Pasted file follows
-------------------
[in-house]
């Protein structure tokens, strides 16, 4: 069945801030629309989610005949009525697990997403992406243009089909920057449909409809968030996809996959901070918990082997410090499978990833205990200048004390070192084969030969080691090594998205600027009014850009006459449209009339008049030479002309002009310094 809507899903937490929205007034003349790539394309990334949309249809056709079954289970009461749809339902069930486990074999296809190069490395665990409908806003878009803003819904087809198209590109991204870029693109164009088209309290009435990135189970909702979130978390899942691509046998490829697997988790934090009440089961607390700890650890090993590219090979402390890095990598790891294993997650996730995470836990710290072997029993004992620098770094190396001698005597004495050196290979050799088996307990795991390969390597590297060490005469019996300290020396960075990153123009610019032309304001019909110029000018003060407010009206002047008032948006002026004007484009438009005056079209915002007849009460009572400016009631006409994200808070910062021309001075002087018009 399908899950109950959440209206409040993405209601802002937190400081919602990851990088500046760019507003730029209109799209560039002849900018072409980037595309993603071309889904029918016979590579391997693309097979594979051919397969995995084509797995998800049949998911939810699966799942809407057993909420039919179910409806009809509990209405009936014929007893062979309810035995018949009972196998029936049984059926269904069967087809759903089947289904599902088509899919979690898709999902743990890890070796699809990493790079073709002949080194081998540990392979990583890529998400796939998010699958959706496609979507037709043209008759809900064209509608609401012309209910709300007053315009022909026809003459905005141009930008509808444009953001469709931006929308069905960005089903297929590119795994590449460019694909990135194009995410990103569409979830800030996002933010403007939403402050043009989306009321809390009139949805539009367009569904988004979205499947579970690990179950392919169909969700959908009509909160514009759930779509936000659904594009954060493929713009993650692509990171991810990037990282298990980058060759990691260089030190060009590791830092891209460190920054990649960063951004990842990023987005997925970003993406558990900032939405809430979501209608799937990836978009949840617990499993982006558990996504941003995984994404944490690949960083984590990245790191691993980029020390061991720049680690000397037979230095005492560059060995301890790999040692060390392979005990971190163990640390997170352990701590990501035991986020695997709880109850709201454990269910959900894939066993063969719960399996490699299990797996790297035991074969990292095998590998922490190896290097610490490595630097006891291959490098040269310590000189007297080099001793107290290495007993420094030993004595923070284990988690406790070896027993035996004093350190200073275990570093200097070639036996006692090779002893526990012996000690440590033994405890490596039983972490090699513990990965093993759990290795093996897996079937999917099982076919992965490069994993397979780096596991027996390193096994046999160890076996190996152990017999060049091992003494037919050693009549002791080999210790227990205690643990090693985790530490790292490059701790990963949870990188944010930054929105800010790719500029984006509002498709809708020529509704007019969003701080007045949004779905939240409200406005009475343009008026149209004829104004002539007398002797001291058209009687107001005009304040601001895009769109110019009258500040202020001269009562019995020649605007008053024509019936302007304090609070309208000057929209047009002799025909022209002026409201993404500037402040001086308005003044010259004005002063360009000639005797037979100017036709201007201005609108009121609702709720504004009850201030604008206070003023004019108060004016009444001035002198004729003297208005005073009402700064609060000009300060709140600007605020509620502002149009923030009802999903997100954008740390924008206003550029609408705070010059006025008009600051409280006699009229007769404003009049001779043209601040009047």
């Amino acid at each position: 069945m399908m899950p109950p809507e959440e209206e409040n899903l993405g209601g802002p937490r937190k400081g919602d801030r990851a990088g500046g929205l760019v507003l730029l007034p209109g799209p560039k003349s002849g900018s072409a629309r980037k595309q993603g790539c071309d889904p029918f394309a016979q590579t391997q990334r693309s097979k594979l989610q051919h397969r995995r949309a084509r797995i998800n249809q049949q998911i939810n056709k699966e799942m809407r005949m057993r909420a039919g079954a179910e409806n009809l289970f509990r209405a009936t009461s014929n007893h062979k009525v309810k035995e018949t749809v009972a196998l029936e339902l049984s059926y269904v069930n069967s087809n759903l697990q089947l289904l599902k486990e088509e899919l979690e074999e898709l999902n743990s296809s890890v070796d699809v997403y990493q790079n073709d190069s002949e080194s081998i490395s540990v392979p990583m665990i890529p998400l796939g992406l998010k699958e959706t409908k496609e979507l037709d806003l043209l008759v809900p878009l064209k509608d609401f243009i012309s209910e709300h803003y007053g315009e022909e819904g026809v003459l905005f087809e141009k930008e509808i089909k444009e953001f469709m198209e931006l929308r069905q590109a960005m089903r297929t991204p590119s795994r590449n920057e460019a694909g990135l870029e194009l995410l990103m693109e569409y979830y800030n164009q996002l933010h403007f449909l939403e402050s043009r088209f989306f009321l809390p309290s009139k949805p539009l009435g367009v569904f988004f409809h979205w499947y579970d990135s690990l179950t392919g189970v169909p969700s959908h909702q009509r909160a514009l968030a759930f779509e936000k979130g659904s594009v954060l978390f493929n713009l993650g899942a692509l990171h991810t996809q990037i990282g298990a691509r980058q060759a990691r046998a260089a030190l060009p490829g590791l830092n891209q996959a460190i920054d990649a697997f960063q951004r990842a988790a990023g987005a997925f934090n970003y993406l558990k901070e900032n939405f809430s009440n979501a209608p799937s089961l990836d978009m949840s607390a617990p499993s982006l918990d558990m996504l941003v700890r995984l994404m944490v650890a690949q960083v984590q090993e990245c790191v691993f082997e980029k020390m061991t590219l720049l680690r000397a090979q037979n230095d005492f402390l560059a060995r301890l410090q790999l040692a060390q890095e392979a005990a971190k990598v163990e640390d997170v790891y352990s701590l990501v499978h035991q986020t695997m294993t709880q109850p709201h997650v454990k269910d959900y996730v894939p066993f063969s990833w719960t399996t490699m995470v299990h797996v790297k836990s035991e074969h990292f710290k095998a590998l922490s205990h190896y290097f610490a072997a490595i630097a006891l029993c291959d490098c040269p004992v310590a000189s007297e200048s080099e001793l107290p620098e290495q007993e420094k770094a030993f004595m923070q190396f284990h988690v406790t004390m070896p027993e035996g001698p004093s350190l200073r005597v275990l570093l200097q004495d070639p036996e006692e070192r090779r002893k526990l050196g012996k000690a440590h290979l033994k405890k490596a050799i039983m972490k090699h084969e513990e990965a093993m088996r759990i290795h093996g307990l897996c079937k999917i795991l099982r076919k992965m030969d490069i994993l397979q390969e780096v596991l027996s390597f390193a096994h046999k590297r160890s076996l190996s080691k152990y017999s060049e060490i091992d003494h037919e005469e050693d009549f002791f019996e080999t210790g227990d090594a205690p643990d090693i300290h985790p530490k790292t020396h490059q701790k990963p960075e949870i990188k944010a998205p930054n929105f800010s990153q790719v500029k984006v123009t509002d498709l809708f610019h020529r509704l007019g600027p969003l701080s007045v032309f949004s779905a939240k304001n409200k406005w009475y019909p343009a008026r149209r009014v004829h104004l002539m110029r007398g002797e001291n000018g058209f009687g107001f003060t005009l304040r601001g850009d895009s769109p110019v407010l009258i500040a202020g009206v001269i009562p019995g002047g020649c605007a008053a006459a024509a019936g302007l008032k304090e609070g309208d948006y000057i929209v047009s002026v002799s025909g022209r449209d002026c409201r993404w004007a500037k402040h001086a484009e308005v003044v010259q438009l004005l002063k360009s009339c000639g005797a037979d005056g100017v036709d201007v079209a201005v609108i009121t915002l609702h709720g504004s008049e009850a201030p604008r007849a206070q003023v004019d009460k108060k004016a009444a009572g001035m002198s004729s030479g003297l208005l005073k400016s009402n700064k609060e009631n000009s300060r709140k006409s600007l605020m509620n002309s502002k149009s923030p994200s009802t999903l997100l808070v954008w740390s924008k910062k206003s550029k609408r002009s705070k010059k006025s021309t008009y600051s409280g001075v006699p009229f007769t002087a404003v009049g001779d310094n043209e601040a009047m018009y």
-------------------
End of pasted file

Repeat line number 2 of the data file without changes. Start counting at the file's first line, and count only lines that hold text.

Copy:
């Protein structure tokens, strides 16, 4: 069945801030629309989610005949009525697990997403992406243009089909920057449909409809968030996809996959901070918990082997410090499978990833205990200048004390070192084969030969080691090594998205600027009014850009006459449209009339008049030479002309002009310094 809507899903937490929205007034003349790539394309990334949309249809056709079954289970009461749809339902069930486990074999296809190069490395665990409908806003878009803003819904087809198209590109991204870029693109164009088209309290009435990135189970909702979130978390899942691509046998490829697997988790934090009440089961607390700890650890090993590219090979402390890095990598790891294993997650996730995470836990710290072997029993004992620098770094190396001698005597004495050196290979050799088996307990795991390969390597590297060490005469019996300290020396960075990153123009610019032309304001019909110029000018003060407010009206002047008032948006002026004007484009438009005056079209915002007849009460009572400016009631006409994200808070910062021309001075002087018009 399908899950109950959440209206409040993405209601802002937190400081919602990851990088500046760019507003730029209109799209560039002849900018072409980037595309993603071309889904029918016979590579391997693309097979594979051919397969995995084509797995998800049949998911939810699966799942809407057993909420039919179910409806009809509990209405009936014929007893062979309810035995018949009972196998029936049984059926269904069967087809759903089947289904599902088509899919979690898709999902743990890890070796699809990493790079073709002949080194081998540990392979990583890529998400796939998010699958959706496609979507037709043209008759809900064209509608609401012309209910709300007053315009022909026809003459905005141009930008509808444009953001469709931006929308069905960005089903297929590119795994590449460019694909990135194009995410990103569409979830800030996002933010403007939403402050043009989306009321809390009139949805539009367009569904988004979205499947579970690990179950392919169909969700959908009509909160514009759930779509936000659904594009954060493929713009993650692509990171991810990037990282298990980058060759990691260089030190060009590791830092891209460190920054990649960063951004990842990023987005997925970003993406558990900032939405809430979501209608799937990836978009949840617990499993982006558990996504941003995984994404944490690949960083984590990245790191691993980029020390061991720049680690000397037979230095005492560059060995301890790999040692060390392979005990971190163990640390997170352990701590990501035991986020695997709880109850709201454990269910959900894939066993063969719960399996490699299990797996790297035991074969990292095998590998922490190896290097610490490595630097006891291959490098040269310590000189007297080099001793107290290495007993420094030993004595923070284990988690406790070896027993035996004093350190200073275990570093200097070639036996006692090779002893526990012996000690440590033994405890490596039983972490090699513990990965093993759990290795093996897996079937999917099982076919992965490069994993397979780096596991027996390193096994046999160890076996190996152990017999060049091992003494037919050693009549002791080999210790227990205690643990090693985790530490790292490059701790990963949870990188944010930054929105800010790719500029984006509002498709809708020529509704007019969003701080007045949004779905939240409200406005009475343009008026149209004829104004002539007398002797001291058209009687107001005009304040601001895009769109110019009258500040202020001269009562019995020649605007008053024509019936302007304090609070309208000057929209047009002799025909022209002026409201993404500037402040001086308005003044010259004005002063360009000639005797037979100017036709201007201005609108009121609702709720504004009850201030604008206070003023004019108060004016009444001035002198004729003297208005005073009402700064609060000009300060709140600007605020509620502002149009923030009802999903997100954008740390924008206003550029609408705070010059006025008009600051409280006699009229007769404003009049001779043209601040009047």